The Compelling Case for EdTech

The process of learning has changed surprisingly little since the days of Socrates.

GUEST COLUMN | by Jay Chakrapani

CREDIT Barnes & Noble Education.jpgWhile banking, shopping and even driving a car have all become more intuitive and user-centric in recent years, the process of learning has changed surprisingly little since the days of Socrates. Learning, perhaps by its very nature, has always been presented as something hard to access and hard to do. Our students have already asked the question, ‘I live one way, why do I need to learn in another?’

While Provosts and administrators are facing operational pressure to do more with less, they are also facing the challenge of improved academic achievement.

Finding an answer to this question preoccupies us at Barnes & Noble College. Technology, and its impact on the learning experience is inevitable. While Provosts and administrators are facing operational pressure to do more with less, they are also facing the challenge of improved academic achievement — to get better outcomes with less. Here’s how I believe technology can help with both issues:

For me, technology in learning starts with the student experience. Each learner has their own unique needs, goals and styles. Technology isn’t about one size fitting all, rather it is an enabler to personalize a learning experience for each individual. Amazingly, this can happen at a massive scale without a massive cost outlay. As more academic institutions come to realize the value of data, as other industries have done, we can take a diverse and disparate student body, pinpoint each learner’s unique needs and scaffold a learning pathway to their desired career or goal faster and cheaper than ever before. All while empowering a support system of faculty, advisors and coaches to help a student at the right time with the meaningful guidance.

With the widespread availability today of new learning software and platforms, differentiated instruction can take on a revolutionary role under the guise of personalized learning. And, this could alter our thinking about education and the way students learn. With personalized learning, the more a student interacts with the learning materials, the more the software adapts to the individual student’s learning strengths and weaknesses — modifying the learning path accordingly. In this way, personalized learning provides students with access to more individualized tutoring and with it the opportunity for greater student success.

What sets this model of learning apart from other modern-day learning technologies is that it analyzes the learning history of the student and uses it to provide interactive adjustments based on their understanding and ability to learn. Supporters of personalized learning say it could be the answer to what has become now known as the ‘iron triangle’ of education’s biggest challenges: cost, access, and quality.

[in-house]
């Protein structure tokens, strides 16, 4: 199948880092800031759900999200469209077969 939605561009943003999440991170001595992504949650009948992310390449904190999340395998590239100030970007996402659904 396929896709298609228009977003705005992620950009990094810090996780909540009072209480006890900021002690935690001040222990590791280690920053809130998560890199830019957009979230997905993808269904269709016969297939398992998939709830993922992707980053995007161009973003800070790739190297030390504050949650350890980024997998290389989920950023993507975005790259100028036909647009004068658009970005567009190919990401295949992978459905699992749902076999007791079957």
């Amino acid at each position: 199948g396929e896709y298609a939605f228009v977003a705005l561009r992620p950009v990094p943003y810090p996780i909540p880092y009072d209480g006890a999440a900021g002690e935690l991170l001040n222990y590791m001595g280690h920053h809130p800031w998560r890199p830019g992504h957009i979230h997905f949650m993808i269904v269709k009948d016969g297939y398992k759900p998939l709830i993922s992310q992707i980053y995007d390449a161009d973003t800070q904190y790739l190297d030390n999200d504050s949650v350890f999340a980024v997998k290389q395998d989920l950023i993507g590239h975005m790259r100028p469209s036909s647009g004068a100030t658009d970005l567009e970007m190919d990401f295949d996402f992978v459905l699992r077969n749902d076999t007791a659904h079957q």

More than anything else, these kinds of tools are arriving at a time when campuses are teeming with ‘digital natives’ — Millennials and Generation Zs  — who have grown up with consumer-based interactive technologies anticipating their needs and, that too, may guarantee a higher level of engagement with their lessons.

While technology will have an impact on course delivery, it will also have an impact on how those subjects are taught. According to the recent Survey of Faculty Attitudes on Technology, a study conducted by Gallup on behalf of Inside Higher Ed, 61 percent of respondents believe that personalized learning has “great potential to make a positive impact on higher education.” But how do you teach it? Although technology can be programmed to provide a similar interaction to that of a professor, their job isn’t going away anytime soon. We’ve noticed this with our own LoudCloud learning platform, particularly our Courseware offering.

In its initial pilot programs, educators voiced some concerns managing another new initiative that might require extra time to adapt to their lesson planning and were concerned they would lose the flexibility to teach their courses in the way they have always found most effective. However, the opposite proved to be true; the platform provided the ability to add and edit teaching components, gave the freedom to present the course material in the way their experience told them would be the most engaging, and supported their student’s progress with adaptive tests and quizzes that offered important information about their understanding of the lesson.

With less time needed to deliver class content, educators can concentrate on at-risk students or participate in one-on-one or small group settings that support the interactive lessons. The learner-centric analytics — personalized data that the software learns about each student — can also provide not just the professor, but the students themselves, feedback on their particular learning strengths and weaknesses as a further measure of student success.

If this is the beginning of the revolution in education, it will undoubtedly present the biggest change in learning since those early Socratic teachings, and provide the greatest opportunities and value for student and institution alike.

Jay Chakrapani serves as Chief Digital Officer of Barnes & Noble Education (NYSE: BNED), the parent Company of Barnes & Noble College, a leading operator of college bookstores in the United States. Jay leads the product team for the digital business and is responsible for product innovation, strategy and development.

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